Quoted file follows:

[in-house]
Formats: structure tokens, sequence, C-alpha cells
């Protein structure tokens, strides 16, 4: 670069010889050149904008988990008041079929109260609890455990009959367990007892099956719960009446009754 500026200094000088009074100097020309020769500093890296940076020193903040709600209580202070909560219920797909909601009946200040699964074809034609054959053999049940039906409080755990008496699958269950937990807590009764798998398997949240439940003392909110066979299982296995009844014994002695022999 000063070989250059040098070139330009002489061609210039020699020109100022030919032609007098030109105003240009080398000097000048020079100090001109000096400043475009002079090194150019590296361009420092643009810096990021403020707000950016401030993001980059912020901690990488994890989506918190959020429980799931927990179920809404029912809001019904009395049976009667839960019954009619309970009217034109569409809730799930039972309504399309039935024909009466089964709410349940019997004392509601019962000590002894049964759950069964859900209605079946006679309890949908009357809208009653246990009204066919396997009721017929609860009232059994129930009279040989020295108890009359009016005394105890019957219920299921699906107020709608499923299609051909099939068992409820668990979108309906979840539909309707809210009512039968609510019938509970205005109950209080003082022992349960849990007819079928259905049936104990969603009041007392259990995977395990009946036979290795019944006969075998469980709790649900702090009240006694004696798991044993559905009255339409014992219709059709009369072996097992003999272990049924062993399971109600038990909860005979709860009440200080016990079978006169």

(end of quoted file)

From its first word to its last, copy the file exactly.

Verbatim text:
[in-house]
Formats: structure tokens, sequence, C-alpha cells
């Protein structure tokens, strides 16, 4: 670069010889050149904008988990008041079929109260609890455990009959367990007892099956719960009446009754 500026200094000088009074100097020309020769500093890296940076020193903040709600209580202070909560219920797909909601009946200040699964074809034609054959053999049940039906409080755990008496699958269950937990807590009764798998398997949240439940003392909110066979299982296995009844014994002695022999 000063070989250059040098070139330009002489061609210039020699020109100022030919032609007098030109105003240009080398000097000048020079100090001109000096400043475009002079090194150019590296361009420092643009810096990021403020707000950016401030993001980059912020901690990488994890989506918190959020429980799931927990179920809404029912809001019904009395049976009667839960019954009619309970009217034109569409809730799930039972309504399309039935024909009466089964709410349940019997004392509601019962000590002894049964759950069964859900209605079946006679309890949908009357809208009653246990009204066919396997009721017929609860009232059994129930009279040989020295108890009359009016005394105890019957219920299921699906107020709608499923299609051909099939068992409820668990979108309906979840539909309707809210009512039968609510019938509970205005109950209080003082022992349960849990007819079928259905049936104990969603009041007392259990995977395990009946036979290795019944006969075998469980709790649900702090009240006694004696798991044993559905009255339409014992219709059709009369072996097992003999272990049924062993399971109600038990909860005979709860009440200080016990079978006169």